U.S. coal and oil demand rises again, hitting climate targets

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Energy sector update

As the economy accelerates, the US appetite for fossil fuels has returned. This has provided a boost to energy groups, but Washington’s efforts to cut emissions have been sluggish.

After the relaxation of pandemic restrictions, the return of motorists to the road is pushing up fuel demand and the bottom line of refineries, and the shift from natural gas in the power generation industry is a boon for coal miners.

Floods and wildfires in many parts of the world have exposed the devastating effects of climate change, Landmark report The “clearness” determined last week was the result of human activity-mainly through the burning of fossil fuels.

As the pandemic forced people to stay at home, gasoline demand collapsed last year. But the introduction of vaccines and the relaxation of restrictions have allowed American motorists to return to the effective road this summer. At the beginning of last month, oil consumption reached a record high of more than 10 million barrels per day.

The surge in demand pushed up fuel prices and caused the Biden administration to be alarmed last week. Put pressure on Russia and Saudi Arabia Increase oil production to cool the rebound.

The US Federal Energy Information Administration estimates that Americans consume an average of 8.8 million barrels of gasoline per day this year, an increase of 10% from last year, but lower than the 9.3 mb/d consumed in 2019. This is mainly due to the increase in staff.

Booming fuel demand has boosted refineries that were hit hard by the collapse last year. The company has increased its trading volume, and many companies have returned to profitability after recording huge losses last year.

“Liquidity increased significantly in the second quarter, driving higher demand for refined products, especially in the United States,” Joseph Gorder, CEO of Valero, the world’s largest independent refiner, recently told analysts. “In fact, we are seeing demand for gasoline and diesel in the U.S. Gulf Coast and Central Continental regions exceeding pre-pandemic levels.”

Greg Garland, CEO of Phillips 66, said that in the early stages of the 2020 pandemic, demand for gasoline, jet fuel and diesel for the refiner has fallen by 70%.

“People are predicting the end of the world. Garland said at the company’s headquarters in Houston last week that you told the government to shut down their economy globally.

Garland said that refineries are still under pressure. “Sales are improving dramatically,” he said, “but we need the whole world to return to its original state.”

Shows that coal's rebound in U.S. power generation will be temporary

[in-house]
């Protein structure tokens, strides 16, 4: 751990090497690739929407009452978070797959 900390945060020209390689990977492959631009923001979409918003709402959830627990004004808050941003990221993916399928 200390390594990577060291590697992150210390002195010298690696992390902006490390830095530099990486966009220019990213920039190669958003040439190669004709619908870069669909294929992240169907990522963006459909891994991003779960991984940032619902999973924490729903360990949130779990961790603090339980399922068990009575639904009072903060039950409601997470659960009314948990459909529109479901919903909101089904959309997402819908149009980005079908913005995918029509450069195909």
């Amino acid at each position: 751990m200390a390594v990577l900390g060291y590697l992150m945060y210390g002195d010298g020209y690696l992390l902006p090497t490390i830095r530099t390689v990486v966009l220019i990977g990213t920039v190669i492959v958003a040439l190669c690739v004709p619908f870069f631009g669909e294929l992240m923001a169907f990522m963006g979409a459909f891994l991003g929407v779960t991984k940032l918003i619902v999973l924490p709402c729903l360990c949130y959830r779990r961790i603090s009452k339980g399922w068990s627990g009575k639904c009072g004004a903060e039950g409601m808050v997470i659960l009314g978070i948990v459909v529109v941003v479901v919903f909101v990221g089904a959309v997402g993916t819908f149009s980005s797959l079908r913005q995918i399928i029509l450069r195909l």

Coal demand in the United States is also rising sharply, but for different reasons. Rising natural gas prices are prompting power producers to burn more of the dirtiest fossil fuels again. EIA estimates that coal consumption for electricity generation in the United States will increase by 17% this year to 511.7 short tons.

This means that as Joe Biden strives to pass Congress to push for comprehensive new clean energy legislation, his first year as president will coincide Rise again In the use of coal.

EIA predicts that coal consumption will drop again in 2022 as part of a long-term trend driven by the decommissioning of old thermal power plants. But for now, manufacturers are enjoying a respite. Peabody Energy, the largest coal mining company in the United States, reported that sales to US power plants increased by more than 20% in the second quarter.

“In the United States, the thermal coal market indicators are favorable,” Peabody CEO James Greche told analysts.

Although refineries and coal producers welcome the surge in fossil fuel consumption, it runs counter to Washington’s food, where the president hopes to cut Emissions halved By the level of 2005, by the end of 2005, the United States will no longer rely on oil and coal, and will switch to electric vehicles and renewable electricity.

According to EIA data, emissions from energy use will increase by 7% this year, but will still be lower than the level in 2019, and dropped by 11% last year.

EIA Acting Administrator Steve Nalley said that as the economy reopens, the energy sector’s carbon emissions will increase “significantly”, but said the agency does not expect to return to pre-pandemic levels in the short term.

Additional reporting by Amanda Chu in New York

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